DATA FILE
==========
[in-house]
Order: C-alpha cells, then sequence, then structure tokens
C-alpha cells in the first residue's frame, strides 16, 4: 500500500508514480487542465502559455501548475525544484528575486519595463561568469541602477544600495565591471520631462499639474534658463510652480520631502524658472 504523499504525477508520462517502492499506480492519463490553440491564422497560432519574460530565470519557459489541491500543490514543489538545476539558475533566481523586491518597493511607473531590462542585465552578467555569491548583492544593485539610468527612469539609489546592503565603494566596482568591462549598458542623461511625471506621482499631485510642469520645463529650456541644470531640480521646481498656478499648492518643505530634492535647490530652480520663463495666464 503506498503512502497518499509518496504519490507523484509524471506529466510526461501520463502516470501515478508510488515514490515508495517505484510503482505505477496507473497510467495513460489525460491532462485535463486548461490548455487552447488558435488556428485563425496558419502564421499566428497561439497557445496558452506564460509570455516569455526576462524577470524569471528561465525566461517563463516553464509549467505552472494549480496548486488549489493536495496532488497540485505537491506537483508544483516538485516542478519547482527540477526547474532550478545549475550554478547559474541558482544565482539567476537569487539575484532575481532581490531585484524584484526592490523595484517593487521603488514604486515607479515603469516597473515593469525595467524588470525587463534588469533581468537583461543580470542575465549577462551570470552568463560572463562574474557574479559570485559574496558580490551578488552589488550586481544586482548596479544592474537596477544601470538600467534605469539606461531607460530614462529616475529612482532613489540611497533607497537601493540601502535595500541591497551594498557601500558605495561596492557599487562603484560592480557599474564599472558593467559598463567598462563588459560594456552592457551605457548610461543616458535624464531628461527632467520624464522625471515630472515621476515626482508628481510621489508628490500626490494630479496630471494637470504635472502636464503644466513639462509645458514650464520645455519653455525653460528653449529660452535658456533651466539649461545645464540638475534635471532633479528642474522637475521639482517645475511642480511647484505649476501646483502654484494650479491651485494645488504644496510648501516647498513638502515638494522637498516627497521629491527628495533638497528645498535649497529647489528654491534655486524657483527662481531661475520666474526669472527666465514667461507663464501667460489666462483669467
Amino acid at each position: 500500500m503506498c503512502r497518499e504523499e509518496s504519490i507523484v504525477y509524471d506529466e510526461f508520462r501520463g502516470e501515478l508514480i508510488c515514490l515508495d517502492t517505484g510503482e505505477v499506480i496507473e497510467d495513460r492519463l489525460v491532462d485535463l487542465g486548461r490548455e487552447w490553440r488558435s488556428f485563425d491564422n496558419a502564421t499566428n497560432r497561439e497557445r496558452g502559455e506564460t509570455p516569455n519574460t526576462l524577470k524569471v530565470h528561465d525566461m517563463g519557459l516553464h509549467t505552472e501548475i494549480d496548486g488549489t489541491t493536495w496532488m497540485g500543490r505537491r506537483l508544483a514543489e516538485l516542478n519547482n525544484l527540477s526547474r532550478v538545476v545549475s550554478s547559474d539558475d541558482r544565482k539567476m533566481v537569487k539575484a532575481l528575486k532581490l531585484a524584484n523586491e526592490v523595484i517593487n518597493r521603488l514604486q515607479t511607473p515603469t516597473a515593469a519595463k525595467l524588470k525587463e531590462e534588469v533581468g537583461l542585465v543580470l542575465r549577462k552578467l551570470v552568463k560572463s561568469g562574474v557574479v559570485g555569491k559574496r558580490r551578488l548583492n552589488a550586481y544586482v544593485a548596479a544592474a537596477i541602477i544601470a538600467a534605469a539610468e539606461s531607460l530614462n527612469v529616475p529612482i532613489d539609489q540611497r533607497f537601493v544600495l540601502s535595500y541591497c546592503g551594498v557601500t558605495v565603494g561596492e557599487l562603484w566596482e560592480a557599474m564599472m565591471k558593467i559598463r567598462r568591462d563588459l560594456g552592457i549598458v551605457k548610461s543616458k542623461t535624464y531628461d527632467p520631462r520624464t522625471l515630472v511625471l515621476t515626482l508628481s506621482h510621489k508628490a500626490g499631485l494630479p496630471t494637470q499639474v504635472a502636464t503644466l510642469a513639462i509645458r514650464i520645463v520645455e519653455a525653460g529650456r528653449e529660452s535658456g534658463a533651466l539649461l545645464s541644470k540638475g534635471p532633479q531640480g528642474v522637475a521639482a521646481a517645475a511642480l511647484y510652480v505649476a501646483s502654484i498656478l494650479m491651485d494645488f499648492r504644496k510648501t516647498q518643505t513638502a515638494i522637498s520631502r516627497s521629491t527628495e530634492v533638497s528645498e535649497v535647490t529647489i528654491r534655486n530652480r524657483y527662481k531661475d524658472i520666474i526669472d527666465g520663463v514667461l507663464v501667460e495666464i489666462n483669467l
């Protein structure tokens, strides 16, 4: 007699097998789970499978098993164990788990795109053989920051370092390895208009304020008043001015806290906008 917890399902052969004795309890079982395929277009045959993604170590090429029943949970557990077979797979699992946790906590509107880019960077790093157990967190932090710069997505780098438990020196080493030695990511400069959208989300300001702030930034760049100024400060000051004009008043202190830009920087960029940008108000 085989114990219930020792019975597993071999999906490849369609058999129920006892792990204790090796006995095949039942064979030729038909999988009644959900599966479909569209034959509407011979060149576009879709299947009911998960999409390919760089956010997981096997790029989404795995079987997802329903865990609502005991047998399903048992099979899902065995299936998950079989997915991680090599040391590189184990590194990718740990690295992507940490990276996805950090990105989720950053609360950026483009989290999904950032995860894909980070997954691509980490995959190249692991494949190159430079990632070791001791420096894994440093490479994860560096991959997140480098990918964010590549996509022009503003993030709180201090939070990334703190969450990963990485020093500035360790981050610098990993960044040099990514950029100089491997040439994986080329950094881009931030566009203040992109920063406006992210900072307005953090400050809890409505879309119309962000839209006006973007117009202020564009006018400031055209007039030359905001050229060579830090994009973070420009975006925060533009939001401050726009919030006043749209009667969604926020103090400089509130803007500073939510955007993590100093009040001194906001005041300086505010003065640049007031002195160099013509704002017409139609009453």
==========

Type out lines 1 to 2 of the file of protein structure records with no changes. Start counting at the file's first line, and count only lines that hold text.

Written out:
[in-house]
Order: C-alpha cells, then sequence, then structure tokens